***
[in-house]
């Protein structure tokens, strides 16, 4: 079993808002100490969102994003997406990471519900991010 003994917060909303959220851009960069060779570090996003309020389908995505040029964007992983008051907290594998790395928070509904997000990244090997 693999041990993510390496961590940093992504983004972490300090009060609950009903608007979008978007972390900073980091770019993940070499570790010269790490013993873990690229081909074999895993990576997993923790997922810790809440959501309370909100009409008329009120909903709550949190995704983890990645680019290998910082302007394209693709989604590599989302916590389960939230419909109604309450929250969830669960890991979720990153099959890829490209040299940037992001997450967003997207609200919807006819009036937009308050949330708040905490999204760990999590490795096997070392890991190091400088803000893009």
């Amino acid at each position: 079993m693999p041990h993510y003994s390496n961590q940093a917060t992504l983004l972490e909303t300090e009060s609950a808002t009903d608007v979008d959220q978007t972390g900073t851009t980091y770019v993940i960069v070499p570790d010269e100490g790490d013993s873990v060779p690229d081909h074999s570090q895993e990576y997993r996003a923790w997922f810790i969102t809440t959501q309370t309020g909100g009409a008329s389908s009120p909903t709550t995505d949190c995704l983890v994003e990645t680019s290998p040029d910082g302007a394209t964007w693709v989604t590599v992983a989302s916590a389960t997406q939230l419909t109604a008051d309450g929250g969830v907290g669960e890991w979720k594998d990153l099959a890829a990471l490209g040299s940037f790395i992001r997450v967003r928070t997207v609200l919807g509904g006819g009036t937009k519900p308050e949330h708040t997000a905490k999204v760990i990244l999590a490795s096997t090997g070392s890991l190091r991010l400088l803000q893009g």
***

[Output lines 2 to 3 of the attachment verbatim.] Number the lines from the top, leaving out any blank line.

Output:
């Protein structure tokens, strides 16, 4: 079993808002100490969102994003997406990471519900991010 003994917060909303959220851009960069060779570090996003309020389908995505040029964007992983008051907290594998790395928070509904997000990244090997 693999041990993510390496961590940093992504983004972490300090009060609950009903608007979008978007972390900073980091770019993940070499570790010269790490013993873990690229081909074999895993990576997993923790997922810790809440959501309370909100009409008329009120909903709550949190995704983890990645680019290998910082302007394209693709989604590599989302916590389960939230419909109604309450929250969830669960890991979720990153099959890829490209040299940037992001997450967003997207609200919807006819009036937009308050949330708040905490999204760990999590490795096997070392890991190091400088803000893009």
């Amino acid at each position: 079993m693999p041990h993510y003994s390496n961590q940093a917060t992504l983004l972490e909303t300090e009060s609950a808002t009903d608007v979008d959220q978007t972390g900073t851009t980091y770019v993940i960069v070499p570790d010269e100490g790490d013993s873990v060779p690229d081909h074999s570090q895993e990576y997993r996003a923790w997922f810790i969102t809440t959501q309370t309020g909100g009409a008329s389908s009120p909903t709550t995505d949190c995704l983890v994003e990645t680019s290998p040029d910082g302007a394209t964007w693709v989604t590599v992983a989302s916590a389960t997406q939230l419909t109604a008051d309450g929250g969830v907290g669960e890991w979720k594998d990153l099959a890829a990471l490209g040299s940037f790395i992001r997450v967003r928070t997207v609200l919807g509904g006819g009036t937009k519900p308050e949330h708040t997000a905490k999204v760990i990244l999590a490795s096997t090997g070392s890991l190091r991010l400088l803000q893009g």